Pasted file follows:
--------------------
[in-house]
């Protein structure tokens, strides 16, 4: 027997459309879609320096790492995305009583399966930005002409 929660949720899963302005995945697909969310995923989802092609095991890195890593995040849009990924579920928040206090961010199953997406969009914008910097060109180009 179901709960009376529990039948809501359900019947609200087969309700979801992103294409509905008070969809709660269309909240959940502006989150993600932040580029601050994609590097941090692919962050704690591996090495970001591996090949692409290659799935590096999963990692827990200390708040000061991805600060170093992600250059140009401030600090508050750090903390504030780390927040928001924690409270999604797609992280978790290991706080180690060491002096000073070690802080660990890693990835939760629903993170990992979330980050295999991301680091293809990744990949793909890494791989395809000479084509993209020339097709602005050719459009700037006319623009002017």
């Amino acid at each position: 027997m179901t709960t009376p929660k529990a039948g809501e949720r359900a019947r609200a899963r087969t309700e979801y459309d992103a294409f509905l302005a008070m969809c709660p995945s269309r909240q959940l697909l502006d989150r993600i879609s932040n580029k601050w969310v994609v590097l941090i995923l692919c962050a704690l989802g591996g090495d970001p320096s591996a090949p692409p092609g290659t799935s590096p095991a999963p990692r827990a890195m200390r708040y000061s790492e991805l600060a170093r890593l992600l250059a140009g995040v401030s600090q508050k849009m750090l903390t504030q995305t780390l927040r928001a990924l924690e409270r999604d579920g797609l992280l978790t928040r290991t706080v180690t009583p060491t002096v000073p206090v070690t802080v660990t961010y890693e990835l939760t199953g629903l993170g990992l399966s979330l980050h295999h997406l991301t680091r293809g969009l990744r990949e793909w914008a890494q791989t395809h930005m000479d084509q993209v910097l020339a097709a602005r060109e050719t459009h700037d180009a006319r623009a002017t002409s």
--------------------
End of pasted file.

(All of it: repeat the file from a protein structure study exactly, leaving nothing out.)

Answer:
[in-house]
């Protein structure tokens, strides 16, 4: 027997459309879609320096790492995305009583399966930005002409 929660949720899963302005995945697909969310995923989802092609095991890195890593995040849009990924579920928040206090961010199953997406969009914008910097060109180009 179901709960009376529990039948809501359900019947609200087969309700979801992103294409509905008070969809709660269309909240959940502006989150993600932040580029601050994609590097941090692919962050704690591996090495970001591996090949692409290659799935590096999963990692827990200390708040000061991805600060170093992600250059140009401030600090508050750090903390504030780390927040928001924690409270999604797609992280978790290991706080180690060491002096000073070690802080660990890693990835939760629903993170990992979330980050295999991301680091293809990744990949793909890494791989395809000479084509993209020339097709602005050719459009700037006319623009002017």
């Amino acid at each position: 027997m179901t709960t009376p929660k529990a039948g809501e949720r359900a019947r609200a899963r087969t309700e979801y459309d992103a294409f509905l302005a008070m969809c709660p995945s269309r909240q959940l697909l502006d989150r993600i879609s932040n580029k601050w969310v994609v590097l941090i995923l692919c962050a704690l989802g591996g090495d970001p320096s591996a090949p692409p092609g290659t799935s590096p095991a999963p990692r827990a890195m200390r708040y000061s790492e991805l600060a170093r890593l992600l250059a140009g995040v401030s600090q508050k849009m750090l903390t504030q995305t780390l927040r928001a990924l924690e409270r999604d579920g797609l992280l978790t928040r290991t706080v180690t009583p060491t002096v000073p206090v070690t802080v660990t961010y890693e990835l939760t199953g629903l993170g990992l399966s979330l980050h295999h997406l991301t680091r293809g969009l990744r990949e793909w914008a890494q791989t395809h930005m000479d084509q993209v910097l020339a097709a602005r060109e050719t459009h700037d180009a006319r623009a002017t002409s």